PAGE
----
US And UK government authorities have seized 36 domain names as a result of Operation Wreaking hAVoC in a day of action Wednesday to target online criminals engaged in financial fraud.The sites, identified by the Serious Organised Crime Agency (SOCA), FBI and Justice Department and other international law enforcement, as specialising in selling stolen payment card and online bank account details, used e-commerce type platforms known as Automated Vending Carts (AVC’s) allowing criminals to sell large quantities of stolen data quickly and easily. Visitors trying to access these sites are now directed to a screen indicating that the domain has been seized by law enforcement.”This operation is an excellent example of the level of international cooperation being focused on tackling online fraud,” said Lee Miles, Head of Cyber Operations for SOCA. “Our activities have saved business, online retailers and financial institutions potential fraud losses estimated at more than half a billion pounds, and at the same time protected thousands of individuals from the distress caused by being a victim of fraud or identity crime.”SOCA note they have been tracking the development of AVCs and monitoring their use by cyber criminals, who support payment card and online banking fraud on a global scale. Working with the FBI, the BKA in Germany, the KLPD in the Netherlands, the Ukraine Ministry of Internal Affairs, the Australian Federal Police, and the Romanian National Police, SOCA has recovered over 2.5 million items of compromised personal and financial information over the past 2 years.The websites we are targeting today were commercial outlets for stolen credit card information,” said US Assistant Attorney General Breuer. “By making this information available on the Internet, these websites facilitated fraud on credit card holders around the world. The actions announced today are the result of extraordinary coordination with our international law enforcement partners, and reflect our commitment to use every tool at our disposal to shut down fraudulent, criminal enterprises.”An AVC is a website that functions as an open-ended invitation to any visitor to purchase stolen credit card numbers, the Justice Department explained. AVCs allow a user to buy stolen credit card data over the Web, even using an online “shopping cart,” just like a traditional online retailer. Some AVC sites allow a buyer to select which type of credit card number to purchase, the account’s country of origin, and, in some cases, the state in which the account holder lives. AVCs allow sellers to traffic stolen credit card data without communicating directly with buyers.”Countless lives are thrown into financial turmoil because of these websites,” said U.S. Attorney MacBride. “With a few simple clicks, thousands of stolen credit card numbers can be bought or sold to fraudsters anywhere in the world. Today’s seizures are part of an ongoing campaign to disrupt this online market regardless of where it operates.””By seizing the websites the criminal underground uses to blatantly sell stolen personal information, Operation Wreaking hAVoC shows that we are committed to protecting individuals online and preventing criminals from using the Internet to line their pockets,” said FBI Acting Executive Assistant Director Perkins. “The FBI and our partners around the world are committed to disabling these criminal networks. No single law enforcement agency can fight cyber crime on its own, and the FBI is proud to be a part of such an outstanding effort by all of the participating agencies.”In the US the operation was led by the FBI’s Washington Field Office, the Computer Crime and Intellectual Property and Asset Forfeiture and Money Laundering Sections of the Justice Department’s Criminal Division and the U.S. Attorney’s Office for the Eastern District of Virginia. The FBI’s Pittsburgh Field Office and the U.S. Attorney’s Office for the Western District of Pennsylvania also assisted in the investigation.The international operation was led by the United Kingdom’s SOCA. The Australian Federal Police (AFP); German Bundeskriminalamt (BKA); United Kingdom’s Dedicated Cheque and Plastic Crime Unit (DCPCU); Macedonian Ministry of Interior Cyber Crime Unit (MOI); Ukraine Ministry of Internal Affairs; Romanian Ministry of Interior; and the Dutch High-Tech Crimes Unit (KLPD) provided assistance. Activities conducted by these international law enforcement agencies included arrests of AVC operators and purchasers, additional domain seizures and data seizures.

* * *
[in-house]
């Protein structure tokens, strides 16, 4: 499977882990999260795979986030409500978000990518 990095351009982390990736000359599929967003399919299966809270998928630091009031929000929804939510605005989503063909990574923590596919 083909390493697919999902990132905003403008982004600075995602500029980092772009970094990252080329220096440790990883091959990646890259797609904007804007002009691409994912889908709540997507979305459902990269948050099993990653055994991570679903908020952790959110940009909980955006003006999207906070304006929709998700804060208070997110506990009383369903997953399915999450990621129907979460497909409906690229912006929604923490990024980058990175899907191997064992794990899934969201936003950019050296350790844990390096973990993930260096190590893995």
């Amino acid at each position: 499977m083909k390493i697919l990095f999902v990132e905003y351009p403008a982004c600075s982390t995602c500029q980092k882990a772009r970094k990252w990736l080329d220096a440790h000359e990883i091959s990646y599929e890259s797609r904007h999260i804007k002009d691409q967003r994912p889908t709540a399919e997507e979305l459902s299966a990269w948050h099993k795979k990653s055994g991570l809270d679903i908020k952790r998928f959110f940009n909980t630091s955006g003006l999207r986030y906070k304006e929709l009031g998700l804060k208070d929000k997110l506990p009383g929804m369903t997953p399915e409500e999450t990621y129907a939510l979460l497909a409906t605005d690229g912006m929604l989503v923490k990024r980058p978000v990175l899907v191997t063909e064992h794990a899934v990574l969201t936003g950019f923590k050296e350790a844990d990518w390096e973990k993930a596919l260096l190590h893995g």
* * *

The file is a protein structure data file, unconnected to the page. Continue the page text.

Britain’s Serious Organised Crime Agency (SOCA) has welcomed a recent report that found more than three-quarters (77%) of all Whois records for five of the generic Top Level Domains (.COM, .ORG, .NET, .INFO and .BIZ) are filled with at least partially inaccurate information. Continue reading Britain's SOCA Wants ICANN to Improve Whois Data Accuracy
Britain’s Serious Organised Crime Agency (SOCA) has welcomed a recent report that found more than three-quarters (77%) of all Whois records for five of the generic Top Level Domains (.COM, .ORG, .NET, .INFO and .BIZ) are filled with at least partially inaccurate information.The survey by the National Opinion Research Center (NORC) for ICANN also found that while only 23 per cent of Whois data provided for domain name registration was fully accurate, around twice as many (46%) met a slightly relaxed version of the criteria tested meaning that successful contact could be made with the registrant.Now it is “ridiculously easy” to register a domain name under false details, said Paul Hoare, senior manager and head of e-crime operations for SOCA, told the e-Crime Congress 2010 in London.”Rather than responding to malicious domains, we should be making it harder for them to register in the first place,” said Hoare.SOCA’s e-Crime unit, with the support of the FBI and wider law enforcement community, has engaged with ICANN over the past 18 months to address issues around the inaccuracy of Whois data. SOCA has identified deficiencies in domain registration processes that they say are exploited by organised crime to mount major attacks on industry and individuals.Suggested amendments to ICANN’s Registrar Accreditation Agreement, submitted by SOCA and the FBI in order to resolve many of these issues, are supported by Interpol and the G8 cyber working group. These amendments were submitted at the ICANN conference in Seoul in October 2009 to the Government Advisory Committee, ICANN board and the ICANN Community for formal consideration.